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Thursday, 08 July 2010 09:31

George Lucas tries to block real “light sabres”

Written by Nick Farell


Because fantasy is reality
Computer patents took on an absurd twist this week after a movie studio threatened to sue a technology company for using its fictional idea in a real product. The maker of the most boring prequels in the history of film, George Lucas is trying to stop the production of real Light Sabers.

Lucas claims that he dreamed up the idea of the light sabre and even if his didn't actually work it was still his Intellectual Property. Shanghai-based Wicked Lasers has been making a Spyder III Pro Arctic Laser, which is 4000 per cent more powerful than a standard laser and capable of causing permanent blindness. However Lucas's team of wookie lawyers said “aaagghhhhrrrr” which loosely means that the Pro Arctic Laser "was intended to resemble the hilts of light sabre swords, which are protected by copyright".

Besides the laser a "highly dangerous product" that can blind and burn people and damage property, whereas a Jedi's light sabre was never meant to harm anyone. The letter referred to media reports describing the laser as a "light sabre", which it said made it clear that the public was being led to believe that the product was "an official lightsaber device".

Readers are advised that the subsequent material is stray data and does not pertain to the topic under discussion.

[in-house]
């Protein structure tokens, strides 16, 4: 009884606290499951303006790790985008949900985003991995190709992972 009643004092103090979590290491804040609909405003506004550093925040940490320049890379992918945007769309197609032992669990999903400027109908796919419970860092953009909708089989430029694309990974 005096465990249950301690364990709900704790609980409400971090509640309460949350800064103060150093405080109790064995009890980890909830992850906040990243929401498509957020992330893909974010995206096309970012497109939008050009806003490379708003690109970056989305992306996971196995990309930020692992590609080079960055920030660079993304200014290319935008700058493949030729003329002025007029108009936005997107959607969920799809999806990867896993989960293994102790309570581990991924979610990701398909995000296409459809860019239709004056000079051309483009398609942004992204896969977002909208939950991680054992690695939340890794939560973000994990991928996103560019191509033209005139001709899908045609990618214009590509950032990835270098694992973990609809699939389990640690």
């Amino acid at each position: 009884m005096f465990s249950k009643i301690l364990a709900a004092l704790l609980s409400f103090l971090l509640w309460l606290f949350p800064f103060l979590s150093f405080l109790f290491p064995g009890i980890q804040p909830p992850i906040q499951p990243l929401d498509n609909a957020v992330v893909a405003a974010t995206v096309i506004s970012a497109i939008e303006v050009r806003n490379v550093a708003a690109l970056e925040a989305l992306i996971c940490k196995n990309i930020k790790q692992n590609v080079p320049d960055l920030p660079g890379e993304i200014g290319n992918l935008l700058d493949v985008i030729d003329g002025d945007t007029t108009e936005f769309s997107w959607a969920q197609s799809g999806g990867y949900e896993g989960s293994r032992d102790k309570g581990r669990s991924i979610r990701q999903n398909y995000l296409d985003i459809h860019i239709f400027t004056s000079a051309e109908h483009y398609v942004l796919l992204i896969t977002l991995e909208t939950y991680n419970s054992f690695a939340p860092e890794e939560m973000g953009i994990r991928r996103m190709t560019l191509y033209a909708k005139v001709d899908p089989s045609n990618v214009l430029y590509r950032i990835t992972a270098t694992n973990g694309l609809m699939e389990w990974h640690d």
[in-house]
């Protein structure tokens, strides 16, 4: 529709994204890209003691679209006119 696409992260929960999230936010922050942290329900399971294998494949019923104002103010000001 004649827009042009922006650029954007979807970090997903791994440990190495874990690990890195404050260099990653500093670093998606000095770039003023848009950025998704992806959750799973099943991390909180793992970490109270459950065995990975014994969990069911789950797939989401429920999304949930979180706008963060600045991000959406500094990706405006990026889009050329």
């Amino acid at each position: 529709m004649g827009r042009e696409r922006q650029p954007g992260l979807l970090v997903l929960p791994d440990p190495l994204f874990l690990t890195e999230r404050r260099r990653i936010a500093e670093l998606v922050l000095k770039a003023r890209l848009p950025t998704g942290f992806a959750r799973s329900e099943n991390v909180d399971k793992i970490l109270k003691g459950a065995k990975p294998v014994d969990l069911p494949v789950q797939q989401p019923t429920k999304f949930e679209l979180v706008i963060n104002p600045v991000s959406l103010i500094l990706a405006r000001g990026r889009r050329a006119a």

Of course the fact that we in the media call it a light saber does not actually mean that it is. It is just a good story. Steve Liu, chief executive officer of Wicked Lasers, told CNN his company had been marketing similar products for years and had never itself compared them to the Jedi weapon, other than by a few hacks. The $230 laser is marketed mainly to industrial and research customers but anyone can order one from the company's website.

If fantasy copyright is accepted as control over real products then movie studios can sue for anything that was dreamt up in a sci-fi movie and make a killing. We would have thought Star Trek would be a good IP mining ground - tablet PCs, mobile phones, faster than light travel using warp technology.

Nick Farell

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